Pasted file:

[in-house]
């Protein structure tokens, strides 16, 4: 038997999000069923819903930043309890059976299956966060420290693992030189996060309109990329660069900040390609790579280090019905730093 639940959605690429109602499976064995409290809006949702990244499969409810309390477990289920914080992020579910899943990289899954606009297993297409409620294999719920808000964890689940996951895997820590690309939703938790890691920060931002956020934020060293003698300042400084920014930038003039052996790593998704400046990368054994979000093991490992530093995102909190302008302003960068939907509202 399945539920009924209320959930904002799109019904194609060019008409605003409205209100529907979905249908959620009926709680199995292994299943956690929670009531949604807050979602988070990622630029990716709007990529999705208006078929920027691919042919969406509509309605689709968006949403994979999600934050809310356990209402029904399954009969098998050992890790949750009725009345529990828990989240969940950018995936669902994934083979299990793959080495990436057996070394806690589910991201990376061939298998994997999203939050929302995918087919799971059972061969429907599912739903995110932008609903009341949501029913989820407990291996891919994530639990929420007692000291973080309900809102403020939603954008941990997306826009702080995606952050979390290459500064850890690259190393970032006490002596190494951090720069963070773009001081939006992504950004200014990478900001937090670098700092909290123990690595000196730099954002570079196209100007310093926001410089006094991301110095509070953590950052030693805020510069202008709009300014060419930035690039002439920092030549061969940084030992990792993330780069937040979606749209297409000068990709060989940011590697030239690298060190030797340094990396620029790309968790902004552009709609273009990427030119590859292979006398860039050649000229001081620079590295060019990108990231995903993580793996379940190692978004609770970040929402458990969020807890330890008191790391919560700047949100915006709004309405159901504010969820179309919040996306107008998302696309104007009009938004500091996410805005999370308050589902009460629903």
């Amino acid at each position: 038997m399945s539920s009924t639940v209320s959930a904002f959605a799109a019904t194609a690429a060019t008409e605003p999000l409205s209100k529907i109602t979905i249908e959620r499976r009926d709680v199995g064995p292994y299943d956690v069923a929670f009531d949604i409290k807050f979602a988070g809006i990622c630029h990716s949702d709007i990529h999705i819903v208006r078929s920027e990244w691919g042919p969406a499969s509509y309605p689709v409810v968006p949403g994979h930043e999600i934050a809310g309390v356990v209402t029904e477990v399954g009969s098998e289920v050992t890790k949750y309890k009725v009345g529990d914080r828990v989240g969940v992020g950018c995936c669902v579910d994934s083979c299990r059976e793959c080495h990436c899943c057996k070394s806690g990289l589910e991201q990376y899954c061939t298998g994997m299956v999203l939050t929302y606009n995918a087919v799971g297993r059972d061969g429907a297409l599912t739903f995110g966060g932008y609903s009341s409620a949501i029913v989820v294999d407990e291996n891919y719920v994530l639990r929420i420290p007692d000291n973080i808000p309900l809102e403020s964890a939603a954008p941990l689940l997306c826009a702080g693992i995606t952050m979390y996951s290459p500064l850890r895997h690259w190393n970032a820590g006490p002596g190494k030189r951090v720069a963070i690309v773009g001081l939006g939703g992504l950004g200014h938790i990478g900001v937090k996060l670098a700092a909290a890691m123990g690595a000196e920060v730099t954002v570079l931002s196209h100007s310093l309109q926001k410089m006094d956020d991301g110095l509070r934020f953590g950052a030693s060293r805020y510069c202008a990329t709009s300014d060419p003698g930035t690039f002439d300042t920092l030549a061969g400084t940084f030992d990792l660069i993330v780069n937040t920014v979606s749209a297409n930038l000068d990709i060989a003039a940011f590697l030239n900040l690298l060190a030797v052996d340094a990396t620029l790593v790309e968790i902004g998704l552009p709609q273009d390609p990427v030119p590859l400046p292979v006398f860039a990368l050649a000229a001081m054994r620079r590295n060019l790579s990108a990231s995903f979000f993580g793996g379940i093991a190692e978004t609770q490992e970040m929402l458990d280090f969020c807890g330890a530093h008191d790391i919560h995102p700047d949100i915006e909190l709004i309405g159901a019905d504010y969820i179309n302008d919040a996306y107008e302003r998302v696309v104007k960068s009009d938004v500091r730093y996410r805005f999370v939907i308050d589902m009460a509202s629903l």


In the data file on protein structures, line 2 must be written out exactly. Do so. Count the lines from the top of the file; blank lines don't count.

């Protein structure tokens, strides 16, 4: 038997999000069923819903930043309890059976299956966060420290693992030189996060309109990329660069900040390609790579280090019905730093 639940959605690429109602499976064995409290809006949702990244499969409810309390477990289920914080992020579910899943990289899954606009297993297409409620294999719920808000964890689940996951895997820590690309939703938790890691920060931002956020934020060293003698300042400084920014930038003039052996790593998704400046990368054994979000093991490992530093995102909190302008302003960068939907509202 399945539920009924209320959930904002799109019904194609060019008409605003409205209100529907979905249908959620009926709680199995292994299943956690929670009531949604807050979602988070990622630029990716709007990529999705208006078929920027691919042919969406509509309605689709968006949403994979999600934050809310356990209402029904399954009969098998050992890790949750009725009345529990828990989240969940950018995936669902994934083979299990793959080495990436057996070394806690589910991201990376061939298998994997999203939050929302995918087919799971059972061969429907599912739903995110932008609903009341949501029913989820407990291996891919994530639990929420007692000291973080309900809102403020939603954008941990997306826009702080995606952050979390290459500064850890690259190393970032006490002596190494951090720069963070773009001081939006992504950004200014990478900001937090670098700092909290123990690595000196730099954002570079196209100007310093926001410089006094991301110095509070953590950052030693805020510069202008709009300014060419930035690039002439920092030549061969940084030992990792993330780069937040979606749209297409000068990709060989940011590697030239690298060190030797340094990396620029790309968790902004552009709609273009990427030119590859292979006398860039050649000229001081620079590295060019990108990231995903993580793996379940190692978004609770970040929402458990969020807890330890008191790391919560700047949100915006709004309405159901504010969820179309919040996306107008998302696309104007009009938004500091996410805005999370308050589902009460629903």